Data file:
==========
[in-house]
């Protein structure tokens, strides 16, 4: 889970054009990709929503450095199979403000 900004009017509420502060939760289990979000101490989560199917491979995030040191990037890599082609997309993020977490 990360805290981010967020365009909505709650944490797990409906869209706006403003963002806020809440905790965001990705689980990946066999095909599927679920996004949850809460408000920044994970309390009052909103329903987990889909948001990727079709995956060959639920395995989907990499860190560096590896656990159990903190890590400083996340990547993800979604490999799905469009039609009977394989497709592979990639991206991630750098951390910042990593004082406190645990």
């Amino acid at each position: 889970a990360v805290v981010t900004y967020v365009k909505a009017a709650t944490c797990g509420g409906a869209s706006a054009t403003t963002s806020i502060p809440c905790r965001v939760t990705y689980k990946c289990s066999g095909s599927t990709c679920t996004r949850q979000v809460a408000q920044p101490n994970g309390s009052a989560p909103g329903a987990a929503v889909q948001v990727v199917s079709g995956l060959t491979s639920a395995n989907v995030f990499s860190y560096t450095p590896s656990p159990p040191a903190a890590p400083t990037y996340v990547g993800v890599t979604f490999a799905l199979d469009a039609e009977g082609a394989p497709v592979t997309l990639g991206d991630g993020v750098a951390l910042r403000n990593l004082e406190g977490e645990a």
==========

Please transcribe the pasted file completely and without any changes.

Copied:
[in-house]
């Protein structure tokens, strides 16, 4: 889970054009990709929503450095199979403000 900004009017509420502060939760289990979000101490989560199917491979995030040191990037890599082609997309993020977490 990360805290981010967020365009909505709650944490797990409906869209706006403003963002806020809440905790965001990705689980990946066999095909599927679920996004949850809460408000920044994970309390009052909103329903987990889909948001990727079709995956060959639920395995989907990499860190560096590896656990159990903190890590400083996340990547993800979604490999799905469009039609009977394989497709592979990639991206991630750098951390910042990593004082406190645990």
């Amino acid at each position: 889970a990360v805290v981010t900004y967020v365009k909505a009017a709650t944490c797990g509420g409906a869209s706006a054009t403003t963002s806020i502060p809440c905790r965001v939760t990705y689980k990946c289990s066999g095909s599927t990709c679920t996004r949850q979000v809460a408000q920044p101490n994970g309390s009052a989560p909103g329903a987990a929503v889909q948001v990727v199917s079709g995956l060959t491979s639920a395995n989907v995030f990499s860190y560096t450095p590896s656990p159990p040191a903190a890590p400083t990037y996340v990547g993800v890599t979604f490999a799905l199979d469009a039609e009977g082609a394989p497709v592979t997309l990639g991206d991630g993020v750098a951390l910042r403000n990593l004082e406190g977490e645990a």